In a world’s first, scientists have directly administered a CRISPR–Cas9 gene therapy in a patient suffering from a hereditary blindness disorder. The clinical trial, named BRILLIANCE, is still ongoing.
The aim of the trial is to see whether removing a mutation that causes Leber’s congenital amaurosis 10 (LCA10) — the leading cause of childhood blindness in the world for which there is no cure — might reverse the disease.
Researchers at the Oregon Health & Science University in Portland, in collaboration with pharmaceutical companies Editas Medicine (USA) and Allergen (Ireland), encoded the components of the CRISPR gene therapy into a virus that was injected directly into the eye of the patient.
The therapy targets a mutation in the gene CEP290 that is known to cause LCA10.
Previously, clinical trials involving CRISPR-Cas9 edited the genomes of cells that had been removed from the body and later infused them into the patient. In contrast, this time the therapy was inserted directly into the live human body.
For now, there are no details concerning the procedure, such as when it took place or how the patient is fairing. According to the researchers though, it might take a month before the patient should start restoring vision.
However, this isn’t the first time that gene-editing has been used in the human body. Previously, researchers used an older gene-editing technique called zinc-finger nuclease on live patients suffering from Hunter’s syndrome. The results suggest that the procedure was safe; however, there were little signs that the disease’s symptoms improved.
Scientists think that BRILLIANCE is different, betting on CRISPR-Cas9’s superior accuracy and versatility. What’s more, other gene-editing techniques aren’t suited at all for treating LCA10 since they typically require inserting a healthy copy of the mutated gene into the affected cells. The CEP290 gene, however, is much too large to fit into a viral genome. With CRISPR, you don’t have to insert the entire gene — you simply encode instructions that remove the mutation.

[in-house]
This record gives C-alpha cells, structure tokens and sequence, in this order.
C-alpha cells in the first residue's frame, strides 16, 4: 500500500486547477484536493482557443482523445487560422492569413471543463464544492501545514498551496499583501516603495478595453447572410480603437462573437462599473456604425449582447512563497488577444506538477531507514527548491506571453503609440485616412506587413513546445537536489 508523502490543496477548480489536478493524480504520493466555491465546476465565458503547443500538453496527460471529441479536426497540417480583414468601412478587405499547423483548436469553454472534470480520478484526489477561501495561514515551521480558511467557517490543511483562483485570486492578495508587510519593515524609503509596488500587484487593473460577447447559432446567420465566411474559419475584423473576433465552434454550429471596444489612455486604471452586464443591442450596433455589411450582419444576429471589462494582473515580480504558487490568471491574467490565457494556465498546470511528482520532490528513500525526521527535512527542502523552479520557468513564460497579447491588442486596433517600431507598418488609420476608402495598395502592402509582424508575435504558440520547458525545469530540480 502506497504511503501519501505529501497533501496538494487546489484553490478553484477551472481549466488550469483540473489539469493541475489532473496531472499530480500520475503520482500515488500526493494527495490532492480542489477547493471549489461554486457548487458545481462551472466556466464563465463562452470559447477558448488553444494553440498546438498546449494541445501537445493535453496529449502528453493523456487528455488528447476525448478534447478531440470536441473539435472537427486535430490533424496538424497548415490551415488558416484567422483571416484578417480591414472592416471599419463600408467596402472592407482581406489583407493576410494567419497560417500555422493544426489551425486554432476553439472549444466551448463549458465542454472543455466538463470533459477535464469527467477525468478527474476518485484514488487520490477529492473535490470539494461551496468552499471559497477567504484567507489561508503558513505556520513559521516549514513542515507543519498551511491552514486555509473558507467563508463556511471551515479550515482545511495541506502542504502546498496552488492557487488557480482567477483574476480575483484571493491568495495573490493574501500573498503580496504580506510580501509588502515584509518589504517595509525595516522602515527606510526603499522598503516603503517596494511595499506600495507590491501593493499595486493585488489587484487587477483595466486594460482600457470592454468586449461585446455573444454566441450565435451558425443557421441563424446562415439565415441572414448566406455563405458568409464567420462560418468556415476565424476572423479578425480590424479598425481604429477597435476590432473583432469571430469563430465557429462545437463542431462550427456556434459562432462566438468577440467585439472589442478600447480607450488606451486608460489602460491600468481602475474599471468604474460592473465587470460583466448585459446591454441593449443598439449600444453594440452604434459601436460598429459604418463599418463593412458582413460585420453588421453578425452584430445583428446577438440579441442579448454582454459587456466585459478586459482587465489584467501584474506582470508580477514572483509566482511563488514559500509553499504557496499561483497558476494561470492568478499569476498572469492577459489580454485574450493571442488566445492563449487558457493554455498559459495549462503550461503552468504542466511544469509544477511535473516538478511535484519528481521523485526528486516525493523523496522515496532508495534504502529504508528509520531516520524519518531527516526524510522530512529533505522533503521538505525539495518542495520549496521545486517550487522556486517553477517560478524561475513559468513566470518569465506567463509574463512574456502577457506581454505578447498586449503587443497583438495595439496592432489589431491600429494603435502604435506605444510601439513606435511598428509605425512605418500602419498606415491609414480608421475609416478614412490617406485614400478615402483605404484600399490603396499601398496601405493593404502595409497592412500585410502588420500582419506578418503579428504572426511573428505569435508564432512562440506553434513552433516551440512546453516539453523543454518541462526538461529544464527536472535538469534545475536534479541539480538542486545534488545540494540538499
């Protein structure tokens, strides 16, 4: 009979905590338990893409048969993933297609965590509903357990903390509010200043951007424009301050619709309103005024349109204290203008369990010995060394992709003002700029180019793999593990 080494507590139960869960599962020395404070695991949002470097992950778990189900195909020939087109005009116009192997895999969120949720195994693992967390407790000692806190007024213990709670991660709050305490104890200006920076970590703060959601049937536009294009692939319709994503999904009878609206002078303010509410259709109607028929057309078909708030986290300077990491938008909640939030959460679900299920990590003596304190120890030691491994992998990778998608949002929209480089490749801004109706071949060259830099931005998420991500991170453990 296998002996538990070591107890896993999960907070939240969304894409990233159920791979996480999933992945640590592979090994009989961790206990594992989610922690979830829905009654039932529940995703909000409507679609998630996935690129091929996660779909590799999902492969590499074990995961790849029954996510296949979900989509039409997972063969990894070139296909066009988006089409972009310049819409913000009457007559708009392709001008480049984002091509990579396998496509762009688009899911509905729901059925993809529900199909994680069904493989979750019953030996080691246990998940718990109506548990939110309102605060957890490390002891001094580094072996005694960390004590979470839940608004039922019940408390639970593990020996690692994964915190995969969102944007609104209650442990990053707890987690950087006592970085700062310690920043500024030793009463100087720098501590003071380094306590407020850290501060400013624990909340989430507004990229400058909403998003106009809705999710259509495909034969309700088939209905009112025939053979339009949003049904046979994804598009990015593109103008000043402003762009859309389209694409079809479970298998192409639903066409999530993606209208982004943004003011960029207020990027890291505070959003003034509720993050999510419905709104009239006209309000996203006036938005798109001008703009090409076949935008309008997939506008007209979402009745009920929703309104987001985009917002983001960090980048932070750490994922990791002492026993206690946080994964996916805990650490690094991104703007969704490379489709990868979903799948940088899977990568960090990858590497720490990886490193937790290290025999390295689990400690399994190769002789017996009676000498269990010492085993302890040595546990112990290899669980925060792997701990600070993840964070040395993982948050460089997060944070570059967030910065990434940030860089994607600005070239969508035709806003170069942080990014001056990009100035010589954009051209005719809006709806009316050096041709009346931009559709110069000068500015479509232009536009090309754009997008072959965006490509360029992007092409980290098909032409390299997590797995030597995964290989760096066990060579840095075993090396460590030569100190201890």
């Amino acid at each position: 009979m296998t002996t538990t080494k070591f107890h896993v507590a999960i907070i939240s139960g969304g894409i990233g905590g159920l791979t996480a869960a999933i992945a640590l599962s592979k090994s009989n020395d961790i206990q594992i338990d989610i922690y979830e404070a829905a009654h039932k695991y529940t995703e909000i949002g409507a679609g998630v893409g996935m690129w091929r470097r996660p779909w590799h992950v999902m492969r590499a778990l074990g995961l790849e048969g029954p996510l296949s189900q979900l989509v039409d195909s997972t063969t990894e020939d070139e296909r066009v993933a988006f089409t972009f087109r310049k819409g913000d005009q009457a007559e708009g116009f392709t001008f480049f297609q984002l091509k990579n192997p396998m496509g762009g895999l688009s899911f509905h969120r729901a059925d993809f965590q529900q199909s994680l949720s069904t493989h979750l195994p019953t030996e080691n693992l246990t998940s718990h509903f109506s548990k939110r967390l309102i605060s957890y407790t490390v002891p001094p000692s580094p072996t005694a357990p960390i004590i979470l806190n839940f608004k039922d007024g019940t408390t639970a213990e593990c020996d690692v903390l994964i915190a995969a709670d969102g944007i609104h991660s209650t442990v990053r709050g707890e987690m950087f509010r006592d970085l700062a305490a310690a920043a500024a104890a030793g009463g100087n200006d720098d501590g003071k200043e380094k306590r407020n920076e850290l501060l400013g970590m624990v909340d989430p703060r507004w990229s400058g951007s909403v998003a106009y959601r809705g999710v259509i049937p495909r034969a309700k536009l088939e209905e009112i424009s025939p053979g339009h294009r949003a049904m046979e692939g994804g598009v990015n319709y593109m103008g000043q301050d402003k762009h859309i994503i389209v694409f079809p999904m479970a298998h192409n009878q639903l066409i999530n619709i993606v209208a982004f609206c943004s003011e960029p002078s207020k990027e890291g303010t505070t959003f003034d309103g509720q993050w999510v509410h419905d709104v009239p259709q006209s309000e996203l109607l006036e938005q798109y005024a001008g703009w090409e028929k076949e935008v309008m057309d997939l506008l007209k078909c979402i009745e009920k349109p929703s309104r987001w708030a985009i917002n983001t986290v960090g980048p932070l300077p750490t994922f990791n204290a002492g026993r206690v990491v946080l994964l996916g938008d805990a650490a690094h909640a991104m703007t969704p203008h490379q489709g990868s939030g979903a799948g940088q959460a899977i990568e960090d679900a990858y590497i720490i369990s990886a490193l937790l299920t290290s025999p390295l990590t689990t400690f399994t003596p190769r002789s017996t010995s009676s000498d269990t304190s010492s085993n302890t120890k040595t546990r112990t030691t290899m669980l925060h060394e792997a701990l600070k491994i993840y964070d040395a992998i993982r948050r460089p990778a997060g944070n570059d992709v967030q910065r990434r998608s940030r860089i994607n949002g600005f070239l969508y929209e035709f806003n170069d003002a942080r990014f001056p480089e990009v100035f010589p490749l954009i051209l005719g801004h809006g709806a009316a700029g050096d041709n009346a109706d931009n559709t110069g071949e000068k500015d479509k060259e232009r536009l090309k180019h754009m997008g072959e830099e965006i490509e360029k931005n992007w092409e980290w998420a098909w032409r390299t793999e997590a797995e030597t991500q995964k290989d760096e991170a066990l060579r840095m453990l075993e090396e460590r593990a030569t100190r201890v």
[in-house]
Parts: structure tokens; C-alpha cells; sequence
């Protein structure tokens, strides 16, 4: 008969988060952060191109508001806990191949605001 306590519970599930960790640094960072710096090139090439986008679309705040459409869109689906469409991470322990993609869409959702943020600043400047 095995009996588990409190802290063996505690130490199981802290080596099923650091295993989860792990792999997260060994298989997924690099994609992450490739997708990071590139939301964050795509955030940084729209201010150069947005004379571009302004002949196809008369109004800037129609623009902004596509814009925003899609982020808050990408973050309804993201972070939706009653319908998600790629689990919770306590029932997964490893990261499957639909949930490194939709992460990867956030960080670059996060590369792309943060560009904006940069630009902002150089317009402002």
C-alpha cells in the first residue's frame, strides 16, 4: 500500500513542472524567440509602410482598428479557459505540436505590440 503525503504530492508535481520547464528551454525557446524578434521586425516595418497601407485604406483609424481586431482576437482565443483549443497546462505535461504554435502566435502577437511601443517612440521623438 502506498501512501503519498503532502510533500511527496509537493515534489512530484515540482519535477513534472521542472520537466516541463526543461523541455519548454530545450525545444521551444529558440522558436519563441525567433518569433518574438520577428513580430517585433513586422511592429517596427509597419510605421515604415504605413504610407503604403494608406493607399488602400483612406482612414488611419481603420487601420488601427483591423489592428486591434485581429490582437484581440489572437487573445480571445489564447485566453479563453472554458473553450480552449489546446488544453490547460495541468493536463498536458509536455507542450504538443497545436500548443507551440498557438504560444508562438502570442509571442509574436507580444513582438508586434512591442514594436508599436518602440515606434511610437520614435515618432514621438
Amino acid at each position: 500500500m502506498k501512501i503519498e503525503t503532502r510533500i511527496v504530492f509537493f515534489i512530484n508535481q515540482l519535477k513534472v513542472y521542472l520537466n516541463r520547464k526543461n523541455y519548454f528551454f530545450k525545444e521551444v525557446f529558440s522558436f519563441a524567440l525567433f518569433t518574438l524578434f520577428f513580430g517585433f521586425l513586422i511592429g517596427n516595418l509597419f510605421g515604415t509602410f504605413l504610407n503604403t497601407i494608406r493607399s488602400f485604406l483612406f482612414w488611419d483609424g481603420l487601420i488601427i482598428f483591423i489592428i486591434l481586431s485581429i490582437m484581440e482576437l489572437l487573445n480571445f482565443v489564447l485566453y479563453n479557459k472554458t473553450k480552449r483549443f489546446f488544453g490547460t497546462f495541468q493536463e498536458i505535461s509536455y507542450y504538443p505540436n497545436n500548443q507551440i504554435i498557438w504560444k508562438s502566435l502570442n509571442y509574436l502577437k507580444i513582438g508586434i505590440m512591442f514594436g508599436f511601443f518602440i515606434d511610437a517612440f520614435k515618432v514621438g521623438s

Patients suffering from LCA10 still have photoreceptors in their retina that should theoretically allow them to see — it’s just that the mutation disables these cells. Scientists hope that once the therapy advances, these sensing cells will become activated and the patient will be able to see.
“This is one of the few diseases where we think you could actually get an improvement in vision,” Mark Pennesi, a specialist in inherited retinal diseases at Oregon Health & Science University in Portland told Nature.
There shouldn’t be any safety issues since the gene-editing tool stays in the eye and doesn’t travel to other body parts.
Even if the therapy doesn’t work as intended, the trial is a milestone in gene editing, signaling that medicine is ready to make the leap from treating cells in a dish. And if all goes well, researchers plan on testing the therapy on 18 children and adults.